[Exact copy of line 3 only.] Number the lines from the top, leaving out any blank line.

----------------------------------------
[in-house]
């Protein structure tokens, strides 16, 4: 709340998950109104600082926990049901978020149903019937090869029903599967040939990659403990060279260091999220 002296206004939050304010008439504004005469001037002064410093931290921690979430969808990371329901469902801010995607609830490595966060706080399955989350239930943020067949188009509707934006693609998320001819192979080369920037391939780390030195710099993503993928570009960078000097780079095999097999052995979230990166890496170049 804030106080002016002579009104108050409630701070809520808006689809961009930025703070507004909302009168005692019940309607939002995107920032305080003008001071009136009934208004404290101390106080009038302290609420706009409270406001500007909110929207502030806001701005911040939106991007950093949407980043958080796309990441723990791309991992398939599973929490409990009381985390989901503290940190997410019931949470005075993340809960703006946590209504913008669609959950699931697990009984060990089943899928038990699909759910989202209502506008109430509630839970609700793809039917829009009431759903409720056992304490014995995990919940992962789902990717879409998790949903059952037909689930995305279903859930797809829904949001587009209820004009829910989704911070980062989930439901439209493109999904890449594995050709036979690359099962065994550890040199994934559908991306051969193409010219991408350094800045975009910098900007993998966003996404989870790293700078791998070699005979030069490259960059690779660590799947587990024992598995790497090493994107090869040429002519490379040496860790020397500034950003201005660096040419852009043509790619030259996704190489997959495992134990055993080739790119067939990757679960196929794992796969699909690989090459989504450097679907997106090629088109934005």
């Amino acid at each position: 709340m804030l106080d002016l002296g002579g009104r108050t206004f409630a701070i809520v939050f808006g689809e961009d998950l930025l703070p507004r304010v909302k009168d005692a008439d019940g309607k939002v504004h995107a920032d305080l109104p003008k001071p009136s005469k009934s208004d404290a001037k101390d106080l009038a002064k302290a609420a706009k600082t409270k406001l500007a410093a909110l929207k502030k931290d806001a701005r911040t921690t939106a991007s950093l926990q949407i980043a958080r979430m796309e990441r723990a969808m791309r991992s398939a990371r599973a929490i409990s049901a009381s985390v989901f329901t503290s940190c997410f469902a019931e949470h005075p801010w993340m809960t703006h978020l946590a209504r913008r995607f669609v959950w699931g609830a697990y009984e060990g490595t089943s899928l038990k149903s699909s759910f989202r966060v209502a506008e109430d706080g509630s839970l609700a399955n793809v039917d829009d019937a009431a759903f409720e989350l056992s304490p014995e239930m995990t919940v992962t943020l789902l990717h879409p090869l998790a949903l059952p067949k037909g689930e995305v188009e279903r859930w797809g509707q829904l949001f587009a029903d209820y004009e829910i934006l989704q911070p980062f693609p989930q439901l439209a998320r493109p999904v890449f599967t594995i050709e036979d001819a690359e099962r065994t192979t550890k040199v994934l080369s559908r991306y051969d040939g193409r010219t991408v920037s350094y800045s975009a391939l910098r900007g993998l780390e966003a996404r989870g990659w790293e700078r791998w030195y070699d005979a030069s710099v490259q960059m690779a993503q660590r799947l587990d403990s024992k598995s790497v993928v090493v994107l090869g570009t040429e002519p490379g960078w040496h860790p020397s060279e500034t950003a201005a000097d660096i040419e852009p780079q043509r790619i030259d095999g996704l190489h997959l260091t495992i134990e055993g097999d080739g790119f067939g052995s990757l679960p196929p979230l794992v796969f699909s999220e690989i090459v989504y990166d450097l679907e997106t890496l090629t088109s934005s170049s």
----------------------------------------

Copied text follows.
């Amino acid at each position: 709340m804030l106080d002016l002296g002579g009104r108050t206004f409630a701070i809520v939050f808006g689809e961009d998950l930025l703070p507004r304010v909302k009168d005692a008439d019940g309607k939002v504004h995107a920032d305080l109104p003008k001071p009136s005469k009934s208004d404290a001037k101390d106080l009038a002064k302290a609420a706009k600082t409270k406001l500007a410093a909110l929207k502030k931290d806001a701005r911040t921690t939106a991007s950093l926990q949407i980043a958080r979430m796309e990441r723990a969808m791309r991992s398939a990371r599973a929490i409990s049901a009381s985390v989901f329901t503290s940190c997410f469902a019931e949470h005075p801010w993340m809960t703006h978020l946590a209504r913008r995607f669609v959950w699931g609830a697990y009984e060990g490595t089943s899928l038990k149903s699909s759910f989202r966060v209502a506008e109430d706080g509630s839970l609700a399955n793809v039917d829009d019937a009431a759903f409720e989350l056992s304490p014995e239930m995990t919940v992962t943020l789902l990717h879409p090869l998790a949903l059952p067949k037909g689930e995305v188009e279903r859930w797809g509707q829904l949001f587009a029903d209820y004009e829910i934006l989704q911070p980062f693609p989930q439901l439209a998320r493109p999904v890449f599967t594995i050709e036979d001819a690359e099962r065994t192979t550890k040199v994934l080369s559908r991306y051969d040939g193409r010219t991408v920037s350094y800045s975009a391939l910098r900007g993998l780390e966003a996404r989870g990659w790293e700078r791998w030195y070699d005979a030069s710099v490259q960059m690779a993503q660590r799947l587990d403990s024992k598995s790497v993928v090493v994107l090869g570009t040429e002519p490379g960078w040496h860790p020397s060279e500034t950003a201005a000097d660096i040419e852009p780079q043509r790619i030259d095999g996704l190489h997959l260091t495992i134990e055993g097999d080739g790119f067939g052995s990757l679960p196929p979230l794992v796969f699909s999220e690989i090459v989504y990166d450097l679907e997106t890496l090629t088109s934005s170049s």